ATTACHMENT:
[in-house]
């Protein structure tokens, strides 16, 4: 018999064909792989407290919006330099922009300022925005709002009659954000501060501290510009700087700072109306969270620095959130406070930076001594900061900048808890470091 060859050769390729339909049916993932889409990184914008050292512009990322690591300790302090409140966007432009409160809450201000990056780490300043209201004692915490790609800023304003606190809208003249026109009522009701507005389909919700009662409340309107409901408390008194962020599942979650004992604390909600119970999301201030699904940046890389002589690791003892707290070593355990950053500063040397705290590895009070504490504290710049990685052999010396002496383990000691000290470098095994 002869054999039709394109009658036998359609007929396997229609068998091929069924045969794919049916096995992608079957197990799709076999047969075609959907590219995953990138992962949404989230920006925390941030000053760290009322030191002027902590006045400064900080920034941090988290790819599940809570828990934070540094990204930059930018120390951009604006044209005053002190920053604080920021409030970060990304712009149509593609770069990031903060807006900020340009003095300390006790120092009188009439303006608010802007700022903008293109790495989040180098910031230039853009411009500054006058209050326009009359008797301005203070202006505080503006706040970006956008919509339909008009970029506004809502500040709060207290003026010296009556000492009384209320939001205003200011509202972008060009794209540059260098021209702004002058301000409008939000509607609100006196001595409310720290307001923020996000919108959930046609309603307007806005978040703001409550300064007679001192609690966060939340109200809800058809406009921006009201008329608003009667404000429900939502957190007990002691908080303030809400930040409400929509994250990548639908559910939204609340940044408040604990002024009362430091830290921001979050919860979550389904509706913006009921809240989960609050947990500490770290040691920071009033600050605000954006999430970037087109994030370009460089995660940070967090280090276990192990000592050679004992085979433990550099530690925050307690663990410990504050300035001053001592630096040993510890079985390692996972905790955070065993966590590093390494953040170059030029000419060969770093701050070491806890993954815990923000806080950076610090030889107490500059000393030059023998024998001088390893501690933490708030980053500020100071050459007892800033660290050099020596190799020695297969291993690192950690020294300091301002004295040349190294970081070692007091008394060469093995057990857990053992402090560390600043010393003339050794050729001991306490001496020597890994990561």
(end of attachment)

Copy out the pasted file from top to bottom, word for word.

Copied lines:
[in-house]
């Protein structure tokens, strides 16, 4: 018999064909792989407290919006330099922009300022925005709002009659954000501060501290510009700087700072109306969270620095959130406070930076001594900061900048808890470091 060859050769390729339909049916993932889409990184914008050292512009990322690591300790302090409140966007432009409160809450201000990056780490300043209201004692915490790609800023304003606190809208003249026109009522009701507005389909919700009662409340309107409901408390008194962020599942979650004992604390909600119970999301201030699904940046890389002589690791003892707290070593355990950053500063040397705290590895009070504490504290710049990685052999010396002496383990000691000290470098095994 002869054999039709394109009658036998359609007929396997229609068998091929069924045969794919049916096995992608079957197990799709076999047969075609959907590219995953990138992962949404989230920006925390941030000053760290009322030191002027902590006045400064900080920034941090988290790819599940809570828990934070540094990204930059930018120390951009604006044209005053002190920053604080920021409030970060990304712009149509593609770069990031903060807006900020340009003095300390006790120092009188009439303006608010802007700022903008293109790495989040180098910031230039853009411009500054006058209050326009009359008797301005203070202006505080503006706040970006956008919509339909008009970029506004809502500040709060207290003026010296009556000492009384209320939001205003200011509202972008060009794209540059260098021209702004002058301000409008939000509607609100006196001595409310720290307001923020996000919108959930046609309603307007806005978040703001409550300064007679001192609690966060939340109200809800058809406009921006009201008329608003009667404000429900939502957190007990002691908080303030809400930040409400929509994250990548639908559910939204609340940044408040604990002024009362430091830290921001979050919860979550389904509706913006009921809240989960609050947990500490770290040691920071009033600050605000954006999430970037087109994030370009460089995660940070967090280090276990192990000592050679004992085979433990550099530690925050307690663990410990504050300035001053001592630096040993510890079985390692996972905790955070065993966590590093390494953040170059030029000419060969770093701050070491806890993954815990923000806080950076610090030889107490500059000393030059023998024998001088390893501690933490708030980053500020100071050459007892800033660290050099020596190799020695297969291993690192950690020294300091301002004295040349190294970081070692007091008394060469093995057990857990053992402090560390600043010393003339050794050729001991306490001496020597890994990561």